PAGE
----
So I am not very flexible in the way I want to cook, but what about the way I teach?

Method Books

Every teacher has his/her pet method books. For some it may be the newest pedagogy backed by trials in teaching studios. Other may prefer the “tried and true” oldies. Some teachers still use the Thompson and Aaron courses of old. I use John W Schaum’s series of “A” book, “B” book, etc. for the majority of my students and lean towards Hal Leonard’s basic course when there are siblings learning in near enough time that learning-by-ear poses a threat to the beginning student’s progress. The Middle C approach seems to fit most students and they develop independence in learning skills and materials that I found lacking in Suzuki transfer students. I give myself credit for standing hours in the music store pouring over materials only to reject most of them for one reason or another. This is usually not because they are bad, but I know how and why I teach Middle C approach. Some progress too slowly and have more eye appeal than progress for me to imagine myself being excited about teaching 5 weeks of one element though it may be perfect for just a certain student needing reinforcement. It’s hard finding the perfect method but that’s why supplemental material abounds.

An aside: Why Middle C is so effective
1.   Most of my first grade students can start in the Primer (Beginning) book and learn staff reading after 2-4 weeks.
2.   It starts with one homing point. It doesn’t matter pupils are playing off of any “C” on the keyboard, they are all still “C”. I have my
students playing hand-over hand “C” arpeggios by the second or third lesson.
3.   Relationships between “C” and other notes are quickly established both visually and mechanically.
4.   The eye has a chance to gradually read an expanding Grand Staff.
5.   Many familiar songs can be introduced with this method.

It might be good to discuss my encounters with other approaches in future visits.

Ambiance

So, where I teach has been very flexible. Like many new piano teachers, I traveled to the student’s homes like Mr. Ernest St. Jacques taught my sister and myself. The advantages were I didn’t have to disrupt our family in our teeny tiny house and I got to see what my student were practicing on. This, at times, was very enlightening. There was one place, though, that few of my peers can say they taught. One of my students wanted to learn the organ but on the instrument she could practice on and would be called to play on. So off I went to teach her in a cemetery/crematorium. There we would be, reviewing her foot drills and one of the staff would roll another cardboard box up the chapel aisle in line to be cremated. I was hard put to assign her some of the music that normally came to my mind.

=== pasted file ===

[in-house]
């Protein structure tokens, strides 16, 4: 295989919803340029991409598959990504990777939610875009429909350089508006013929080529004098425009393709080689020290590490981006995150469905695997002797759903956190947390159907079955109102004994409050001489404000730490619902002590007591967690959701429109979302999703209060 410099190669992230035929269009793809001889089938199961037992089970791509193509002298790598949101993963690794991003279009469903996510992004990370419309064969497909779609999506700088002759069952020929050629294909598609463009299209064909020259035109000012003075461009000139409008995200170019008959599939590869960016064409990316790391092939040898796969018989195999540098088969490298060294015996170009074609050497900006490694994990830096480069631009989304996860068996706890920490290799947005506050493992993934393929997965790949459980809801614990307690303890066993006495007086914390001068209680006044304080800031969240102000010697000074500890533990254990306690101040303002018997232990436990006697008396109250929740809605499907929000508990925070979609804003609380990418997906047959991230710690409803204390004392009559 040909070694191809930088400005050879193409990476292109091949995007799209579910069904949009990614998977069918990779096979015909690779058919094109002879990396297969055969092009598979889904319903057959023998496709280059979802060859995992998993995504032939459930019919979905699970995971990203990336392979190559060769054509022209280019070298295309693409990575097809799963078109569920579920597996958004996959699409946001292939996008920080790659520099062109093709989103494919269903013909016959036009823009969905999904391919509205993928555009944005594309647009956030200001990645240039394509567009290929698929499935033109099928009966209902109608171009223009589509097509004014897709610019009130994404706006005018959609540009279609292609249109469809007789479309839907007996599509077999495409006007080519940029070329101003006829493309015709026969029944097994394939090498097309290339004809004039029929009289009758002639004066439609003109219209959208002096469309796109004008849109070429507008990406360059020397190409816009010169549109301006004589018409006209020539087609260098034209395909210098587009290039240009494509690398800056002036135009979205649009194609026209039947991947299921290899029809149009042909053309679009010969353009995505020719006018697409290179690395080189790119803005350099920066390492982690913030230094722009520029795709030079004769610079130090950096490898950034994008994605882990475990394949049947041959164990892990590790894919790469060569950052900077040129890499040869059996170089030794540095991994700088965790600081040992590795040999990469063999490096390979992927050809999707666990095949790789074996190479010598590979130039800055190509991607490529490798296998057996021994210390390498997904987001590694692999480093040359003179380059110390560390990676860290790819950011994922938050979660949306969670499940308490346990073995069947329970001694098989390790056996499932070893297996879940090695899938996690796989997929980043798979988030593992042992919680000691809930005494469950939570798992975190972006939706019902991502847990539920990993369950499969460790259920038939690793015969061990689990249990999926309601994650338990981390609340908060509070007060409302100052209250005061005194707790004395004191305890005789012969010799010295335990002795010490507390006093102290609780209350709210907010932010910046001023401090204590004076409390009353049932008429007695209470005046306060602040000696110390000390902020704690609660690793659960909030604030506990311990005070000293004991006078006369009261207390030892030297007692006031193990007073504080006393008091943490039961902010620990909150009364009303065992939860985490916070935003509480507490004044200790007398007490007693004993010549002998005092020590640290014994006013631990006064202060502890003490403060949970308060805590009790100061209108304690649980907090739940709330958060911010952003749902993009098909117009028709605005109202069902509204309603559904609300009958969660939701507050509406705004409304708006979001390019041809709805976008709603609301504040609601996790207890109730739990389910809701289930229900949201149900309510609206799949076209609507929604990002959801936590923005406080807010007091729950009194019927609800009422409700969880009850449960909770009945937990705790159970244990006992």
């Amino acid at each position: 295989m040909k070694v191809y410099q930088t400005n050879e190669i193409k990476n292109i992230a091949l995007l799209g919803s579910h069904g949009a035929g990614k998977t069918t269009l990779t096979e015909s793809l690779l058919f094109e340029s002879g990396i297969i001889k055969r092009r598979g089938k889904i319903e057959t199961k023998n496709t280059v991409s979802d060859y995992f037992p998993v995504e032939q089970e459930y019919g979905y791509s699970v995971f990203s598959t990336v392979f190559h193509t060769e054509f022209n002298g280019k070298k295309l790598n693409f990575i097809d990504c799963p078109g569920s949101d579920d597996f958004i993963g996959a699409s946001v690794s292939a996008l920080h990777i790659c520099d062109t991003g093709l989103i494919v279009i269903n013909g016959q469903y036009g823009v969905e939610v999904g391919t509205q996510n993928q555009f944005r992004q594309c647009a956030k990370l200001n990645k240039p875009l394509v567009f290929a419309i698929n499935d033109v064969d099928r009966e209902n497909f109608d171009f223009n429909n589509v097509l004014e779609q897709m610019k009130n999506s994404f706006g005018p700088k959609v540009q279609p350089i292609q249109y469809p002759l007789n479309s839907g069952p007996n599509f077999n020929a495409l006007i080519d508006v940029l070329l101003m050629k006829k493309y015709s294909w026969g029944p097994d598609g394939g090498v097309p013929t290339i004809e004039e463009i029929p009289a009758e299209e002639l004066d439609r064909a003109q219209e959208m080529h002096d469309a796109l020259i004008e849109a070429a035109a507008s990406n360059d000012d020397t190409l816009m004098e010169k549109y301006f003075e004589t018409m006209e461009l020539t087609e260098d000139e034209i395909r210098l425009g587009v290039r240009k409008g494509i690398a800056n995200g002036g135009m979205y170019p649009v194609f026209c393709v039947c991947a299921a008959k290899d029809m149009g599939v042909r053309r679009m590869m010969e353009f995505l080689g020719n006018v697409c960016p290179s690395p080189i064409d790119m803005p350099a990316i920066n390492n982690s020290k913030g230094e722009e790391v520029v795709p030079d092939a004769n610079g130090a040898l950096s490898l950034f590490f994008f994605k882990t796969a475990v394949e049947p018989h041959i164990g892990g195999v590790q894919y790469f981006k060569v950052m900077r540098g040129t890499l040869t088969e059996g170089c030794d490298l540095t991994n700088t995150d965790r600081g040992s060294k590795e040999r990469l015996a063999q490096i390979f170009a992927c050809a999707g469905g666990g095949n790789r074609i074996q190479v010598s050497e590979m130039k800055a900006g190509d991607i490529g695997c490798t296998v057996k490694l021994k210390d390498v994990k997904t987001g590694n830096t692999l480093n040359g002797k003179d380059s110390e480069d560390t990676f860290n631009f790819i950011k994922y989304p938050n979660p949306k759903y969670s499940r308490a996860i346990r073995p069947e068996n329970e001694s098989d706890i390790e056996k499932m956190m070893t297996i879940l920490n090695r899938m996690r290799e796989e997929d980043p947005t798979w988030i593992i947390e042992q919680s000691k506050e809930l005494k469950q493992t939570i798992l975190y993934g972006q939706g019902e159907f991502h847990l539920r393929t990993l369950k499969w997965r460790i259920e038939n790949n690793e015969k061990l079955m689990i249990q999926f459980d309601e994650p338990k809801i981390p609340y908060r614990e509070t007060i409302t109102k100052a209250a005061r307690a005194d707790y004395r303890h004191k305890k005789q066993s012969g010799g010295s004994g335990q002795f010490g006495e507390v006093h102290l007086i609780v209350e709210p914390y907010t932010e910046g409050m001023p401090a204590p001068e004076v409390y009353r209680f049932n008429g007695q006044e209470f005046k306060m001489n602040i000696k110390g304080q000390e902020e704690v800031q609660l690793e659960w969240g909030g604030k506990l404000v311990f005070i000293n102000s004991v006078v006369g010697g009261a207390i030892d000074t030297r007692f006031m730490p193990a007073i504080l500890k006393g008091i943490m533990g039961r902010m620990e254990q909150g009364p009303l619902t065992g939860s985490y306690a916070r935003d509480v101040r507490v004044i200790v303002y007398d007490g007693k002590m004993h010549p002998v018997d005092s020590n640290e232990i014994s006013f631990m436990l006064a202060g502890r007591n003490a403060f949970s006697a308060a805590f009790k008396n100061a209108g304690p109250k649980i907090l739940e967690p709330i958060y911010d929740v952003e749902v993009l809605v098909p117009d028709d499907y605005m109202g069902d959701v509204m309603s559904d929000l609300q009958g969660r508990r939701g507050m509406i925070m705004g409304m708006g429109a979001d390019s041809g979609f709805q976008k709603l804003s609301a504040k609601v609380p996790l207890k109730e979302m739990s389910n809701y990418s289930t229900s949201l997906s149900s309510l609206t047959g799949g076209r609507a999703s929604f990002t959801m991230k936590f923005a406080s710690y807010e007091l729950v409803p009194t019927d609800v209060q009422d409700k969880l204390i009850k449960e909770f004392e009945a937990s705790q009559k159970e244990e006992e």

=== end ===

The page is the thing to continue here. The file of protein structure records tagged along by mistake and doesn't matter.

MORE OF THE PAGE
There were a few other times I was flexible in my approach in the studio but I’ll save it to another day. Until then, Be Flexible!

Unintended Consequences to Mandatory Education

The Motive

Last time I talked about discipline in the studio. It helps when there are options for the teacher when handling difficult students. When children are mandated by law to attend school until the age of 16, there are consequences. Consider the progression of events.

  1. Motives were just. For the most part, these laws were passed to protect the future of the child. Not all parents valued education enough to send their child to school. These laws made sure every child had the same opportunities for a successful life as children of parents who did value education.
  2. Schools that were once filled with students who’s parents valued education were now populated with some children of parents who cared less or resented the need for education.
  3. Teachers who once had the support from appreciative parents now must also try to teach children without the support of some parents.